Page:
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    Chryselephantine Statuary in the Ancient Mediterranean World (Oxford Monographs on Classical Archaeology) (Hardback) By (author) Kenneth D.S. Lapatin

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    DescriptionComposite statues of gold (chrysos), ivory (elephas), and other precious materials were the most celebrated artworks of classical antiquity. Greek and Latin authors leave no doubt that such images provided a centrepiece for religious and civic life and that vast sums were spent to produce them. A number of these statues were the creations of antiquity's most highly acclaimed artists: Polykleitos, Alkamenes, Leochares, and, of course, Pheidias, whose magnificent Zeus Olympios came to be ranked among the Seven Wonders of the World. Although a few individual images such as Pheidias' Athena Parthenos have been the subject of detailed scholarly analysis, chryselephantine statuary as a class, from the exquisite statuettes of Minoan Crete to the majestic temple images constructed by classical Greek city-states and imitated by the Romans, has not received comprehensive study since 1815. This book presents not only the ancient literary and epigraphical evidence for lost statues and examines representations of them in other media, but also assembles and analyses much-neglected physical survivals, elucidating throughout the innovative techniques, such as ivory-bending, employed in their production as well as the variety of social, religious, and political roles they played within the ancient societies that produced them.


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  • Full bibliographic data for Chryselephantine Statuary in the Ancient Mediterranean World

    Title
    Chryselephantine Statuary in the Ancient Mediterranean World
    Authors and contributors
    By (author) Kenneth D.S. Lapatin
    Physical properties
    Format: Hardback
    Number of pages: 340
    Width: 226 mm
    Height: 286 mm
    Thickness: 27 mm
    Weight: 1,427 g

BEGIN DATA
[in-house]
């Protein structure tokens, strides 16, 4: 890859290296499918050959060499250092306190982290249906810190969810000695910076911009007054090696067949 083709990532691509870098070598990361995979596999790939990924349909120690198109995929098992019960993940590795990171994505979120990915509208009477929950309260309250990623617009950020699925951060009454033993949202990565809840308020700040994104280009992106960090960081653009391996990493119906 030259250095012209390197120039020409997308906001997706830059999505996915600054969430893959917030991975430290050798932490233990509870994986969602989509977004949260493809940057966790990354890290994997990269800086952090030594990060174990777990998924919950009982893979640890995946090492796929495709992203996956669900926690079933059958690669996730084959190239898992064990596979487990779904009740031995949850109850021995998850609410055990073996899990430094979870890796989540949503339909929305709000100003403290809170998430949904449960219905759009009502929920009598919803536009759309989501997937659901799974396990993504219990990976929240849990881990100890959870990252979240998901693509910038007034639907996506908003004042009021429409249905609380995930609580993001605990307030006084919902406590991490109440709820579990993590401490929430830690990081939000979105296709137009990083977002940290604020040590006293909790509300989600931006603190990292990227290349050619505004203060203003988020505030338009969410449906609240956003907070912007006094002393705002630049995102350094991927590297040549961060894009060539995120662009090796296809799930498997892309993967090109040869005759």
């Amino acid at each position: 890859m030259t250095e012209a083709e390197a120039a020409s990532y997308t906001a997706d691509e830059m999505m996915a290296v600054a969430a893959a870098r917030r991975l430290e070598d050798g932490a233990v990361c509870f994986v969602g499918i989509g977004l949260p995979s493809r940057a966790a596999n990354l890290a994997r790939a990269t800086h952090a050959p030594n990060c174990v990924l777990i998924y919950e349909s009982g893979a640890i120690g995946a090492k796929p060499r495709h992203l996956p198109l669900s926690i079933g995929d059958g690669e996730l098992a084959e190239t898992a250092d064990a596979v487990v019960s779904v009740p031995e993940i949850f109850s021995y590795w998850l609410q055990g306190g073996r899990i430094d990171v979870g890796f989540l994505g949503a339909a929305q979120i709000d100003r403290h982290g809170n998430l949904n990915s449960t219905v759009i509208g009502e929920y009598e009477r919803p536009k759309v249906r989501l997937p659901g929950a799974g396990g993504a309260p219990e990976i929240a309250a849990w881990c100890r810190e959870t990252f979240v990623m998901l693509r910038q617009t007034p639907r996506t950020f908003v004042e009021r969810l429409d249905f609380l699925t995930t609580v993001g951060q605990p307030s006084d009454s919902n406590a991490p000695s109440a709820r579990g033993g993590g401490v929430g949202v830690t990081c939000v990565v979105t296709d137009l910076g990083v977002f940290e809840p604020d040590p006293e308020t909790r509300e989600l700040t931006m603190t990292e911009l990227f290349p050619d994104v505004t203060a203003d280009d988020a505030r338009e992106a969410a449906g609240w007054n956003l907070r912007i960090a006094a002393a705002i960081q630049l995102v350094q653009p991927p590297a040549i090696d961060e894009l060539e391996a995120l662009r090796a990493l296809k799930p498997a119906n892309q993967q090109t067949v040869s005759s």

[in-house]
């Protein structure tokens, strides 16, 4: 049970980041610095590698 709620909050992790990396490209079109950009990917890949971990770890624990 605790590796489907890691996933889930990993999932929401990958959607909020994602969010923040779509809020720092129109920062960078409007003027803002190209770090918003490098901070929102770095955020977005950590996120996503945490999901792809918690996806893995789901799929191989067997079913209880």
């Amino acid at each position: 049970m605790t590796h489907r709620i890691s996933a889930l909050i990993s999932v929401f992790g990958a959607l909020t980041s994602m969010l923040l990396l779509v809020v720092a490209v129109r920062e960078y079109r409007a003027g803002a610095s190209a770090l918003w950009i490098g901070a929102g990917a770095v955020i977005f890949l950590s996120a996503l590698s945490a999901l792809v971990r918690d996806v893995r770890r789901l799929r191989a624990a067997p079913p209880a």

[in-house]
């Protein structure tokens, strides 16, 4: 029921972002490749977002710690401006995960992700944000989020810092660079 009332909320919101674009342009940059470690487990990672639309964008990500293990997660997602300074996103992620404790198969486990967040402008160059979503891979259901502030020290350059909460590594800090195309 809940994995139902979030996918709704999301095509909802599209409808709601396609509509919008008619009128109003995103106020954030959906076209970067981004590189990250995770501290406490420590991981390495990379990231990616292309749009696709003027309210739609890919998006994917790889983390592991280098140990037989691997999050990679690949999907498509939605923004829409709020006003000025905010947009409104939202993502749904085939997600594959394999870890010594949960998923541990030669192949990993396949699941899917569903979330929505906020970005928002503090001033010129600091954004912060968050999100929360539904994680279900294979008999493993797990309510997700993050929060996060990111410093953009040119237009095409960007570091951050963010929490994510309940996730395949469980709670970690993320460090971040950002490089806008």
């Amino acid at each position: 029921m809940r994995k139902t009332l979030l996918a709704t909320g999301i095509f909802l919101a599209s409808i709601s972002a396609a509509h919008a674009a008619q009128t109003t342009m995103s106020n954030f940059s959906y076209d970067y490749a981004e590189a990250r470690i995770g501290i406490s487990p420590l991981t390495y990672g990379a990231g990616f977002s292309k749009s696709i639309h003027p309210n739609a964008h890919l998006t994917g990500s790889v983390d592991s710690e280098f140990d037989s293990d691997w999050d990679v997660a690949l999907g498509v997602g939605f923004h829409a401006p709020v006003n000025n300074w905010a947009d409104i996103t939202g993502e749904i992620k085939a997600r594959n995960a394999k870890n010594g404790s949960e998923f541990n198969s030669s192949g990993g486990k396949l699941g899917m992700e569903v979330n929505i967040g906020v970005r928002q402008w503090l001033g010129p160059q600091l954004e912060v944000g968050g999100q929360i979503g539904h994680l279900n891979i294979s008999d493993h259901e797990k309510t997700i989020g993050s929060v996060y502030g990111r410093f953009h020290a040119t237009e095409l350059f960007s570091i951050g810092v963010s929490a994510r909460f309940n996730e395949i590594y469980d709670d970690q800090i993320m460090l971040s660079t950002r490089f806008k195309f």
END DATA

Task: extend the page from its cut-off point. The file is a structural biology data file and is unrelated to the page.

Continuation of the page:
Language
    English
    ISBN
    ISBN 13: 9780198153115
    ISBN 10: 0198153112
    Classifications

    Nielsen BookScan Product Class 3: T1.1
    BIC subject category V2: AFKB
    BIC E4L: ART
    LC subject heading:
    BIC geographical qualifier V2: 1QDA
    BIC subject category V2: HDDK
    BISAC V2.8: HIS002000, LIT004190
    BIC subject category V2: ACG
    LC subject heading:
    BIC subject category V2: 1QDA
    DC21: 733.3093091822
    LC subject heading:
    Thema V1.0: AGA, NHC, NKD, AFKB
    Thema style qualifier V1.0: 6CA
    Thema geographical qualifier V1.0: 1QBA
    Illustrations note
    14 colour plates, numerous halftone plates and line illustrations
    Publisher
    Oxford University Press
    Imprint name
    Oxford University Press
    Publication date
    01 January 2002
    Publication City/Country
    Oxford
    Author Information
    Assistant Professor of Art History, Boston University
    Review quote
    A catalogue of fifty-one examples which, while it will not revolutionize the history of ancient art, will put all its historians in his [Lapatin's] debt ... Today's students will rejoice in his forty pages of testimonia in both the original language and translation. But perhaps the most interesting of Lapatin's appendices are his inventories of statues mentioned or described in antiquity and here classified by site, subject and period ... It is not the benefits of autopsy but the virtues of candour and clear-headedness that set this book apart from other works on ivory and colour. Anthony Cutler, Times Literary Supplement Useful for the general reader as well as the specialist ... The text is supported by abundant illustrations, which alone make an important contribution ... a thoroughly researched study, which is well organized and presented ... This volume will likely become a standard handbook in ancient sculpture and classical archaeology. Bryn Mawr Classical Review Excellent ... It is hard to imagine the job of presenting all this material being better done or more competently arranged; this volume will not only last for a good many years as the fundamental work in its particular field, but its re-ignition of the specific significance of chryselephantine statuary for the wider arena of the study of Greek sculpture gives us pause for thought and is a spur to revising old assumptions. Apollo Magazine